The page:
Jan 03, 2019 2019-01-03
Steven Van Zandt—the musician, actor, and music and theater producer—is the force behind an education project that uses the history of rock music as a way of teaching US history and culture. Students learn US history through a musical lens with the help of lessons created by historians and curriculum experts that are interdisciplinary and available online for free. Years ago Van Zandt started the nonprofit Rock and Roll Forever Foundation (with a founder’s board that includes Bruce Springsteen, Bono, and Martin Scorsese) to promote music education. That’s happening through the TeachRock project, which offers free lessons and free workshops to schools and districts. More than 100 lessons, which took years to write and align with state content standards, are freely accessible online (with more in development). Teachers can go on the TeachRock site and select a grade level, academic subject, music genre, activity, and topic to look for appropriate lessons. For example, a high school history/civics lesson titled “Elvis and Race in America” delves into the question, “How did Elvis Presley’s early career reflect race relations and racial tensions in mid-1950s America?” Van Zandt’s nonprofit has partnered with education organizations, including the National Council for the Social Studies, Scholastic, the Grammy Museum, and Reelin’ in the Years (the world’s largest library of music footage).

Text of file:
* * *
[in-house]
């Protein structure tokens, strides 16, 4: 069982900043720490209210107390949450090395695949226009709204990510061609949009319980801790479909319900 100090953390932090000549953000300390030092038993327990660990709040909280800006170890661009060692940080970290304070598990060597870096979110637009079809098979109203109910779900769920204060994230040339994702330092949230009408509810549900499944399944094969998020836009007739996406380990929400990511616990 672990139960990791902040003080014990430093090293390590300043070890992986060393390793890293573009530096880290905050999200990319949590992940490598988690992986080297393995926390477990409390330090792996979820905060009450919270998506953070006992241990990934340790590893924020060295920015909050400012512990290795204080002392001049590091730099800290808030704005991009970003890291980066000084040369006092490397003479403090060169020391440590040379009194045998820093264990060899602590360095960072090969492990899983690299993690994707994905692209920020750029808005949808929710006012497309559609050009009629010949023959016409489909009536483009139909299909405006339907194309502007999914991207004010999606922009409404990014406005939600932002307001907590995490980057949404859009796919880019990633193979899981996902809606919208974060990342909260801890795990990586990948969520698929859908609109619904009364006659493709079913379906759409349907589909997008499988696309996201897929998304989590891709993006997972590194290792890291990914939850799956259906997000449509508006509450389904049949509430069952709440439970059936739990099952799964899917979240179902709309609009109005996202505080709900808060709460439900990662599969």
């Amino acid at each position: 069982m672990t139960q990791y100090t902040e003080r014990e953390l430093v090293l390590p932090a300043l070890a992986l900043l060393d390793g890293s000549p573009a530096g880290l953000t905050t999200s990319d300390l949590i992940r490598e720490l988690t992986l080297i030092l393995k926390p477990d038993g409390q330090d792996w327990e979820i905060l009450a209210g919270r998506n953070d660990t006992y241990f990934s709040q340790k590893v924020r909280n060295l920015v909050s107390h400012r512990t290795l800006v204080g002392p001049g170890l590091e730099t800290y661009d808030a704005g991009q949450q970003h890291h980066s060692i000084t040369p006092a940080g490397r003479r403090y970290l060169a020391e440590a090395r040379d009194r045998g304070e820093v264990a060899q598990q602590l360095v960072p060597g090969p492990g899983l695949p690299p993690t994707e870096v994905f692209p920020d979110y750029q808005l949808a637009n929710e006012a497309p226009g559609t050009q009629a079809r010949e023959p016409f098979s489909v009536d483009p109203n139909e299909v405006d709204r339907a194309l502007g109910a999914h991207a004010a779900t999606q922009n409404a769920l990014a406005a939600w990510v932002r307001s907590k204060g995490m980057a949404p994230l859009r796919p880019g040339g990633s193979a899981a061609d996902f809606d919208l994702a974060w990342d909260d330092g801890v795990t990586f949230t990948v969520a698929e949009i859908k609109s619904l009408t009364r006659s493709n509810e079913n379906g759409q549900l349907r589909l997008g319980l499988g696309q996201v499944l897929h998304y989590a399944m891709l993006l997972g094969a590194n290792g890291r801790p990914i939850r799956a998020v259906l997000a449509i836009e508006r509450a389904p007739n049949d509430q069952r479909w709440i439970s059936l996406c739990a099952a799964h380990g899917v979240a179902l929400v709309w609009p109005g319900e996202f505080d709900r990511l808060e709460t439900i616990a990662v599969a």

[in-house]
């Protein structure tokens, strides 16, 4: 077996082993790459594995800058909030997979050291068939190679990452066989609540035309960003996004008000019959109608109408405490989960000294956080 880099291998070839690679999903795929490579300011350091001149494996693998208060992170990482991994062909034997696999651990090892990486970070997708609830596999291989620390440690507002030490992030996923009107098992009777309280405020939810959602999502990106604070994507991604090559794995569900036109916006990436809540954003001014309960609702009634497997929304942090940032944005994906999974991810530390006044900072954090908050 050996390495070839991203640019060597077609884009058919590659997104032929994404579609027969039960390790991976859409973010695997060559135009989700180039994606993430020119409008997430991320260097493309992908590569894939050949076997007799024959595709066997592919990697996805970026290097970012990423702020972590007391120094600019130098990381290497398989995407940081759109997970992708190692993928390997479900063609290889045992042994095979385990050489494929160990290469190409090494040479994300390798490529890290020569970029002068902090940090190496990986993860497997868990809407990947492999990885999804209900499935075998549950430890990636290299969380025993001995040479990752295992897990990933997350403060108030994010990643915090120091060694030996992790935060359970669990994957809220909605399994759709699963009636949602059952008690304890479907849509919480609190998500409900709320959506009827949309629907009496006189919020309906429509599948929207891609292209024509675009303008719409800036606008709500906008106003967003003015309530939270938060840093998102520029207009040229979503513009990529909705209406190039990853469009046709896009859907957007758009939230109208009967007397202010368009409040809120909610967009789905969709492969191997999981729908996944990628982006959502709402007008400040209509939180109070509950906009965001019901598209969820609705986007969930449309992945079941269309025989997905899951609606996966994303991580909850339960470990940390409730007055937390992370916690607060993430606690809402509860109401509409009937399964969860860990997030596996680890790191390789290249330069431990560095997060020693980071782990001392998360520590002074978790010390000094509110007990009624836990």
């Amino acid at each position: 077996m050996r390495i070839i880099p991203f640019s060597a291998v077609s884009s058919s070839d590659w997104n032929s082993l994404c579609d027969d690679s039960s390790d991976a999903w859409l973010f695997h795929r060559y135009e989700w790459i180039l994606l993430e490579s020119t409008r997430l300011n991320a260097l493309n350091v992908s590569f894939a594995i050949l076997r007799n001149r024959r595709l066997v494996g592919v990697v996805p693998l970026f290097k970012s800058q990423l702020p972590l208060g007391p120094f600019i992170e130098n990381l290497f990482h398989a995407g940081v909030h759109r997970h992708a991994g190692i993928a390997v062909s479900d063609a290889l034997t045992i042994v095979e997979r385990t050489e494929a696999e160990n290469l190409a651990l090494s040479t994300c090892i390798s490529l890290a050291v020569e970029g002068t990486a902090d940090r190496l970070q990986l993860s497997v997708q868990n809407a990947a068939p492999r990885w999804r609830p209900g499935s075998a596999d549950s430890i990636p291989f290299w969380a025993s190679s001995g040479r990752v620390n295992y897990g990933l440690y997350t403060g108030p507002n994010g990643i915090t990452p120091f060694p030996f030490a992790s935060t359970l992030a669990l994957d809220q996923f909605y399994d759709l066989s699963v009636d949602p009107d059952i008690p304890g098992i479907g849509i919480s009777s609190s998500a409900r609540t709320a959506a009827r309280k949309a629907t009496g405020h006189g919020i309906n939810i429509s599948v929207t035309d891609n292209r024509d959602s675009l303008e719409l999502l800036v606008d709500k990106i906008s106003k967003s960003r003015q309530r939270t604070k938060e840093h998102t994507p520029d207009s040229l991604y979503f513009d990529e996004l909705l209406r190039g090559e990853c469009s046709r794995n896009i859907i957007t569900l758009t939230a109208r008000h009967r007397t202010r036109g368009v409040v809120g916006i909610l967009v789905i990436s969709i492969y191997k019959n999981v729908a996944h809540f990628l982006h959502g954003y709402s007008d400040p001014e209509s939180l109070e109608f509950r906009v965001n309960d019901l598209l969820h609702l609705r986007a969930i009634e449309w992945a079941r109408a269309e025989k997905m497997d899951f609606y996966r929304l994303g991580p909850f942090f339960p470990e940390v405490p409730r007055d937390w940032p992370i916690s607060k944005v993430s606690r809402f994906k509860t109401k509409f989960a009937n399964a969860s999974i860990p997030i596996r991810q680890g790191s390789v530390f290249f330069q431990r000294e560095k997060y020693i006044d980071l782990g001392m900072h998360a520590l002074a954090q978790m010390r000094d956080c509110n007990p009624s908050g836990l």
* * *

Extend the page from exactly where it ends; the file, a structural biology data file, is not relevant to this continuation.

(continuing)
Plus: As part of his education focus, Van Zandt is on a Teacher Solidarity Tour with his band to spotlight education issues and support educators. They are touring in places where teachers went on strike this year—or considered doing so—for better pay and more resources for their schools. Teachers are invited to attend at no charge, and they can get free professional development at the events. The professional development has been created to meet the standards of the state where the band is playing.